I ran across this on Facebook, and being a George Harrison fan, thought I would share it here. -V
I sat with the Beatles overlooking the Ganges. After chai, everyone left except George and me. Sitting alone with him I felt shy, awkward. George was quiet and intense, but friendly. He was then just a few days away from his twenty-fifth birthday. I told him I loved Norwegian Wood and asked him how long he had played the sitar.
“A little over two years,” he answered. “It was when we made Help. We were filming and there was a sitar around. I was curious and fooled around with it on the set. But, the first time I really listened to sitar music was off a Ravi Shankar album. Later, I met him in London and asked him to teach me. He agreed, but it wasn’t until I came here with Pattie, to Bombay where Ravi lives, and studied with him that I really got deeply into it. And into India and all it has to offer, spiritually and otherwise.”
With regard to your question about Bengali style kirtana and mrdanga playing, one or two styles is best. To introduce more styles is not good. It will become an encumbrance. Who is that Krsna das Babaji who is teaching? If we introduce so much emphasis on style of kirtana, then simply imitation will go on. Devotional emotion is the main thing. If we give stress to instrument and style then attention will be diverted to the style. That will be spiritual loss. (Prabhupada letter to Satsvarupa Goswami 30th June, 1976)
In 1972, I had the opportunity to stay for three days at the Allahabad Gaudiya Math. Srila Prabhupada had assisted in establishing this center in the 1930’s. Srila Prabhupada had lived with His family in Allahabad for nearly 13 years, where he had His Ayurvedic Shop. I attended morning and evening programs at the temple. I was surprised that the inmates had sung the same tunes of the mahamantra as we did at 26 2nd Ave. ISKCON temple in 1966. Srila Prabhupada had introduced a distinct morning tune and different evening tune, which were sung at the Allahabad Gaudiya Math. I was so intrigued by this, that I inquired from the head Brahmachari, which person had introduced these two distinct tunes in Allahabad, which were also sung in NYC 1966. The brahmachari replied to me these two tunes, morning and evening tunes, were introduced by Srila Bhaktisiddhanta Thakur Himself. Only then, in 1972, did I realised how important this parampara system was, that even Srila Prabhupada maintained the same tunes He heard from His Guru Maharaj without changing and introducing His own tunes………(Srila Prabhupada wanted Mukunda Maharaj to put these tunes in music script)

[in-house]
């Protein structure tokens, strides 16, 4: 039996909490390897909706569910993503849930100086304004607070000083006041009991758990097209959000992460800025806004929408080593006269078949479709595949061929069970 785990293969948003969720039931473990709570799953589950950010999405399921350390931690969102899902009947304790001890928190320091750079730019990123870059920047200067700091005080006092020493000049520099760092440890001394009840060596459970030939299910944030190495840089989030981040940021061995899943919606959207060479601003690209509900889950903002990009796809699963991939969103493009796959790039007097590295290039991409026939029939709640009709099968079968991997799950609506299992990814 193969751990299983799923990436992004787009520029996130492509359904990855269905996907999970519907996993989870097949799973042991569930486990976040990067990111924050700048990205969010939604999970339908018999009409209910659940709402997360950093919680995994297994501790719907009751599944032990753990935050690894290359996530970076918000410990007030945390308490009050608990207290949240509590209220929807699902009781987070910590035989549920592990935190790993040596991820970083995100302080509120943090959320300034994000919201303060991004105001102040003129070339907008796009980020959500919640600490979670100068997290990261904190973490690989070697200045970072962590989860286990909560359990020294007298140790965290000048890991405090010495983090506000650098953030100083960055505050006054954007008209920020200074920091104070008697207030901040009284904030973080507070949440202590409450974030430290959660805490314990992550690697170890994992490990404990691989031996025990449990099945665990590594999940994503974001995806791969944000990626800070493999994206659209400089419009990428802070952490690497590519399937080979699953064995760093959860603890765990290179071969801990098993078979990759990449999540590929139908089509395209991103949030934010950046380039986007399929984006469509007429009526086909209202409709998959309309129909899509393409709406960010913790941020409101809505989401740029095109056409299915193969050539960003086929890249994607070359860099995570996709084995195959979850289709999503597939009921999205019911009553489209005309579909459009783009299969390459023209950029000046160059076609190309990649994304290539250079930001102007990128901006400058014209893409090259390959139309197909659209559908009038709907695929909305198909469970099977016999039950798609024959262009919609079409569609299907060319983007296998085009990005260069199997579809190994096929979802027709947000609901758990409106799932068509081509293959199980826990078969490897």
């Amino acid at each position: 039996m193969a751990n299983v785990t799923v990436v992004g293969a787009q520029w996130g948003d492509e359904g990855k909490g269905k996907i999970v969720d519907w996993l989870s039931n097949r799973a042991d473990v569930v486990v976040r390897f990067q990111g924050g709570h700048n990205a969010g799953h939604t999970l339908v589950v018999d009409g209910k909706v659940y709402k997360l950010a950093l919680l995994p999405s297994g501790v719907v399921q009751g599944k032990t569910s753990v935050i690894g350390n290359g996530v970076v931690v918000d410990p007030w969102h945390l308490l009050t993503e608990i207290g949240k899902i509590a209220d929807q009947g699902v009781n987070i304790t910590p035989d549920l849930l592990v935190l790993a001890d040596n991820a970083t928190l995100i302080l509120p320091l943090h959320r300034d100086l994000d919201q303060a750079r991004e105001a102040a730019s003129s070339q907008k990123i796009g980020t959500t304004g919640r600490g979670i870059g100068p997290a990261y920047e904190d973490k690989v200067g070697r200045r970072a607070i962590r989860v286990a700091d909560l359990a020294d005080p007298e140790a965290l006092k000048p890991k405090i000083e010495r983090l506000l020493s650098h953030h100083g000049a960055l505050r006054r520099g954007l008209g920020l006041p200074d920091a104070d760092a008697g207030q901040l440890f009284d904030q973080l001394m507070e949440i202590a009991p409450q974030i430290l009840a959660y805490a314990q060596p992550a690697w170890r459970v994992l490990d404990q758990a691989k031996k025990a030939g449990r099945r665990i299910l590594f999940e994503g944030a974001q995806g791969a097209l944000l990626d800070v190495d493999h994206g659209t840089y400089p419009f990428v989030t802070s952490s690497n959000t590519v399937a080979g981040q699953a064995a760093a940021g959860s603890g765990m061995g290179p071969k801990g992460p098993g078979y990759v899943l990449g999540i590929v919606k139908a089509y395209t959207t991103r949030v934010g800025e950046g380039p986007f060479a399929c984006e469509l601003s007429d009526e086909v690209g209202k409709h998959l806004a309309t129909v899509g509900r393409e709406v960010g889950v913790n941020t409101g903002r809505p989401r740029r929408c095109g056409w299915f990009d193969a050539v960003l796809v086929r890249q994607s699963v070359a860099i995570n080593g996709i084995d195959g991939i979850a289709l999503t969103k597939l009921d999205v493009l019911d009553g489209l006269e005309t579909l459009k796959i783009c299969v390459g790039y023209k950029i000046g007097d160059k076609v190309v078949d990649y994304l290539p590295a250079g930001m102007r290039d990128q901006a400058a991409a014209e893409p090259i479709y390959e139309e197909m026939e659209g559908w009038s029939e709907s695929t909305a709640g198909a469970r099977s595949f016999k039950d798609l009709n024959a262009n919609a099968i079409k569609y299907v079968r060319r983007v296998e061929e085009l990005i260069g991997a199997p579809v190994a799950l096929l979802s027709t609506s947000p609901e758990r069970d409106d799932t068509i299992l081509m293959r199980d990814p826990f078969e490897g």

” Upon seeing His mothers whipping stick, He cried and rubbed His eyes again and again with His two lotus hands. His eyes were fearful and His breathing quick, and as Mother Yasoda bound His belly with ropes, He shivered in fright and His pearl necklace shook. To this Supreme Lord, Sri Damodara, who is bound with His devotee’s love, I offer my humble obeisances.” (Damodarastakam)
We are now in the month of Damodara (Kartika). In honor and in celebration of the month of Damodara, we will be focusing our attention on the pastimes of Krishna in Vrndavan. Especially Krishna’s childhood pastimes. The following song is sung morning and evening and it is customary to offer a candle or gee lamp as well to a picture of Lord Krsna and Mother Yasoda.
Following song lyrics is a link of Vishnujana Swami chanting the Damodara Prayers
There’ll come a time when all of us must leave here Then nothing sister Mary can do Will keep me here with you As nothing in this life that I’ve been trying Could equal or surpass the art of dying Do you believe me?
There’ll come a time when all your hopes are fading When things that seemed so very plain Become an awful pain Searching for the truth among the lying And answered when you’ve learned the art of dying
But you’re still with me But if you want it Then you must find it But when you have it There’ll be no need for it
There’ll come a time when most of us return here Brought back by our desire to be A perfect entity Living through a million years of crying Until you’ve realized the Art of Dying Do you believe me?